3. Expression of enzymes of addition of glucose molecules to steviol for conversion into steviol glycosides


Now let us discuss what it takes to achieve the individual objectives –

Increase in the precursor pool

Isopentenyl diphosphate (IPP) and it isomer dimethylallyl diphosphate (DMAPP) is the precursor of all the isoprenoid molecules in their biosynthetic pathway. Thus, these two are essential precursor for steviol glycoside biosynthesis. High concentration of these two precursors is an essential prerequisite for high production of steviol glycosides.

MVA or MEP ?

There are two major pathways through which these precursors are formed. One is the methyl-D-erythritol phosphate (MEP) pathway, which has already been discussed here. The other pathway is the mevalonate pathway, in which, IPP and DMAPP is synthesized in a different process. In stevia, the major mechanism of biosynthesis of IPP and DMAPP is the MEP pathway, though MVA Pathway may have some minor contribution*.

Theoretically, the MEP pathway is more efficient in terms of pathway yield, largely due to the fact that using this pathway loses less carbon as CO2 as compared to the MVA pathway (MEP pathway: 1 CO2 molecules per molecule of IPP produced; MVA pathway: 4 CO2 molecules per molecule of IPP produced; sugar as carbon source).          Reference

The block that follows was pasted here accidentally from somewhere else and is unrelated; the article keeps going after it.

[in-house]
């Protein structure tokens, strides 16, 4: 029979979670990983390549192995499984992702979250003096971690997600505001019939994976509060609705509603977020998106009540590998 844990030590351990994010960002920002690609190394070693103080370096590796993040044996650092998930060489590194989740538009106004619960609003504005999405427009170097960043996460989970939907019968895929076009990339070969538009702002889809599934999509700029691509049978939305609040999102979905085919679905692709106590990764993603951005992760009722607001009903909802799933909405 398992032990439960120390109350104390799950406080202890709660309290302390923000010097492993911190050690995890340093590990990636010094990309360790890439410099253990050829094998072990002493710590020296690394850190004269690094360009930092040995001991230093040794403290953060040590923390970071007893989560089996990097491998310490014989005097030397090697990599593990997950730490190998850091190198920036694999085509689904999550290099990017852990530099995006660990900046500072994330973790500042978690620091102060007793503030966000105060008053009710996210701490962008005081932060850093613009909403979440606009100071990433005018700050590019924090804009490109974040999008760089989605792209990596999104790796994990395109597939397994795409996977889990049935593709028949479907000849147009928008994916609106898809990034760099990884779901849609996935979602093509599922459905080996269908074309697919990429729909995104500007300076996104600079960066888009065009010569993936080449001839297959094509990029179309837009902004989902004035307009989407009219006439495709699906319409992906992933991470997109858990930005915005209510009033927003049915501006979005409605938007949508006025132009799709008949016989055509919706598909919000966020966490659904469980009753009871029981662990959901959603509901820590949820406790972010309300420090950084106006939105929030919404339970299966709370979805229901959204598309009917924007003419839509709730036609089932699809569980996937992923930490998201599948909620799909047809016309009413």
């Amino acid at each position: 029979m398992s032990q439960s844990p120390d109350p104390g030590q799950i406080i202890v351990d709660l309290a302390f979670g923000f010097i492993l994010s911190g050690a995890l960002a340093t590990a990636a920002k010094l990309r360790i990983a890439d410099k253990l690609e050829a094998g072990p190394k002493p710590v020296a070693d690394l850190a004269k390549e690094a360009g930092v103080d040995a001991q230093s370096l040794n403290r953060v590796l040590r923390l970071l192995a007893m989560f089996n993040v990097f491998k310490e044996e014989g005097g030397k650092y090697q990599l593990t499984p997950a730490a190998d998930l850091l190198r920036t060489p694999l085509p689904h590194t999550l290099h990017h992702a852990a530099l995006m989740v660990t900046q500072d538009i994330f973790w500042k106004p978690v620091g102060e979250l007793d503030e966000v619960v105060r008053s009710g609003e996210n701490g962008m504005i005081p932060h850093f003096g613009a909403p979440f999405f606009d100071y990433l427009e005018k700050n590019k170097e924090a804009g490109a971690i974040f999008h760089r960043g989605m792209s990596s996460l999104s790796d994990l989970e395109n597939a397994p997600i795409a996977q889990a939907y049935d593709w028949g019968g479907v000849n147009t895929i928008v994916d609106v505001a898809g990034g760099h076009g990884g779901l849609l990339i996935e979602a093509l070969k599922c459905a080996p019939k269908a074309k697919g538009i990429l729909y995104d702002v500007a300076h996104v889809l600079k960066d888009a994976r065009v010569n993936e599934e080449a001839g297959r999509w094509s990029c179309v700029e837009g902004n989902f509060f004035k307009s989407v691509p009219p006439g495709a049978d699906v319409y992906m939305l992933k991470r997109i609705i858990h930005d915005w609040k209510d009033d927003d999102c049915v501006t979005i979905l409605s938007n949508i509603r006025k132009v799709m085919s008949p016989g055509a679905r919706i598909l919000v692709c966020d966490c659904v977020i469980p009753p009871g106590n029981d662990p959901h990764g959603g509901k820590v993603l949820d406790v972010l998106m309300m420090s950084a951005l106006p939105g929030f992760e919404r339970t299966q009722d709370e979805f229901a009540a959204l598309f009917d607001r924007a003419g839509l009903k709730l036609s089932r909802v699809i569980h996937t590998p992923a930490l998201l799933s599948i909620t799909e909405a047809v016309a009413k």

Isoprenoid biosynthetic pathways in the plant cell. 

Unfortunately, yeast only has the MVA pathway. All the efforts to introduce the MEP pathway into yeast through incorporation of the necessary genes was unsuccessful because the last two enzymes of the pathway (1-hydroxy-2-methyl-2(E)-butenyl 4-diphosphate synthase and 1-hydroxy-2-methyl-2(E)-butenyl 4-diphosphate reductase) are both metalloproteins which require reduced iron-sulfur clusters to function. Yeast does not have the necessary cellular mechanism for trafficking the reduced iron-sulfur clusters. So, in yeast, for production of the precursors IPP and DMAPP, we need to use the rather inefficient MVA pathway.

References :

Totte´, N., Charon, L., Rohmer, M., Compernolle, F., Baboeuf, I., Geuns,J.M.C., 2000. Biosynthesis of the diterpenoid steviol, an ent-kaurene derivative from Stevia rebaudiana Bertoni, via the methylerythritol phosphate pathway. Tetrahedron Lett. 41, 6407–6410.

Totte´, N., Van den Ende, W., Van Damme, E.J.M., Compernolle, F., Baboeuf, I., Geuns, J.M.C., 2003. Cloning and heterologous expression of early genes in gibberellin and steviol biosynthesis via the methylerythritol phosphate pathway in Stevia rebaudiana. Can. J. Bot. 81, 517–522.

Brandle, J.E. and Telmer, P.G. (2007), "Steviol glycoside biosynthesis." Phytochemistry, volume 68, issue 14, pages 1855-1863.

De-regulation of MVA pathway